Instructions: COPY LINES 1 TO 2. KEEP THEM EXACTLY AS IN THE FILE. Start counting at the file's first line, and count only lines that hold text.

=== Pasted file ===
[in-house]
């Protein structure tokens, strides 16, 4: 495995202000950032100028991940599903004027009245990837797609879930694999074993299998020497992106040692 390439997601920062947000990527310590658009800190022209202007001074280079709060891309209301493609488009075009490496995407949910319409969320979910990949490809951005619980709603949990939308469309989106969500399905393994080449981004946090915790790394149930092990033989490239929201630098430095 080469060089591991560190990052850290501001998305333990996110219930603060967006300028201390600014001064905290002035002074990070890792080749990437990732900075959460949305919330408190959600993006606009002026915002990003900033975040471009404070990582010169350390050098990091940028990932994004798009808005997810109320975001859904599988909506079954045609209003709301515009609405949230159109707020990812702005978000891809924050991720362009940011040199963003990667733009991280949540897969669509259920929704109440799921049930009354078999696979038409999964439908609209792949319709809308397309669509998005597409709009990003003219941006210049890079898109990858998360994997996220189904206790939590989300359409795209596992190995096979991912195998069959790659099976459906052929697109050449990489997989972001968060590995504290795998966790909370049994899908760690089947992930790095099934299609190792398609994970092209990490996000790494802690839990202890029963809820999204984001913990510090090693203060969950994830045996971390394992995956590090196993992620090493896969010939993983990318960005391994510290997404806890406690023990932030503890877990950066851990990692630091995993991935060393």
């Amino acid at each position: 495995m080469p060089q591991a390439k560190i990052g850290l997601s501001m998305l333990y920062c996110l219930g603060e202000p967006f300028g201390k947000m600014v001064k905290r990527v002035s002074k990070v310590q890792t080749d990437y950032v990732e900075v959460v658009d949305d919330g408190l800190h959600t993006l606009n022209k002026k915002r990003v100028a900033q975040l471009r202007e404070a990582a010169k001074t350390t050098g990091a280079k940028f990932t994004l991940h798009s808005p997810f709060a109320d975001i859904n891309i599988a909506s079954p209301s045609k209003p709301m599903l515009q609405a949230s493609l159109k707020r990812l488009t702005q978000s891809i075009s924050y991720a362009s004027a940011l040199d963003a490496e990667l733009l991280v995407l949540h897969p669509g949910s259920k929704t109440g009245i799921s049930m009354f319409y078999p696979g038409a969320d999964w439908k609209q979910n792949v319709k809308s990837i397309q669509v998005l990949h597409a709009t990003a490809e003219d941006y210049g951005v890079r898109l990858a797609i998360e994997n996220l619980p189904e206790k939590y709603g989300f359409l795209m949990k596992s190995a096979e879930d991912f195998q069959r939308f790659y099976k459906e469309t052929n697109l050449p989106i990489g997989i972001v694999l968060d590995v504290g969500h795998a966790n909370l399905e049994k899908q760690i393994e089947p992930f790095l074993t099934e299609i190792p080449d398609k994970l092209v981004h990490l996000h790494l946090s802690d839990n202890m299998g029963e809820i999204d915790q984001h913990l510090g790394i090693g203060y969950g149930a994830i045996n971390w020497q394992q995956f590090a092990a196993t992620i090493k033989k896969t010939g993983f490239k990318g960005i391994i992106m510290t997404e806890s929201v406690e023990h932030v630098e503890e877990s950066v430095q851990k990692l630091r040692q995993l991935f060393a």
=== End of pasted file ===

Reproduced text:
[in-house]
């Protein structure tokens, strides 16, 4: 495995202000950032100028991940599903004027009245990837797609879930694999074993299998020497992106040692 390439997601920062947000990527310590658009800190022209202007001074280079709060891309209301493609488009075009490496995407949910319409969320979910990949490809951005619980709603949990939308469309989106969500399905393994080449981004946090915790790394149930092990033989490239929201630098430095 080469060089591991560190990052850290501001998305333990996110219930603060967006300028201390600014001064905290002035002074990070890792080749990437990732900075959460949305919330408190959600993006606009002026915002990003900033975040471009404070990582010169350390050098990091940028990932994004798009808005997810109320975001859904599988909506079954045609209003709301515009609405949230159109707020990812702005978000891809924050991720362009940011040199963003990667733009991280949540897969669509259920929704109440799921049930009354078999696979038409999964439908609209792949319709809308397309669509998005597409709009990003003219941006210049890079898109990858998360994997996220189904206790939590989300359409795209596992190995096979991912195998069959790659099976459906052929697109050449990489997989972001968060590995504290795998966790909370049994899908760690089947992930790095099934299609190792398609994970092209990490996000790494802690839990202890029963809820999204984001913990510090090693203060969950994830045996971390394992995956590090196993992620090493896969010939993983990318960005391994510290997404806890406690023990932030503890877990950066851990990692630091995993991935060393």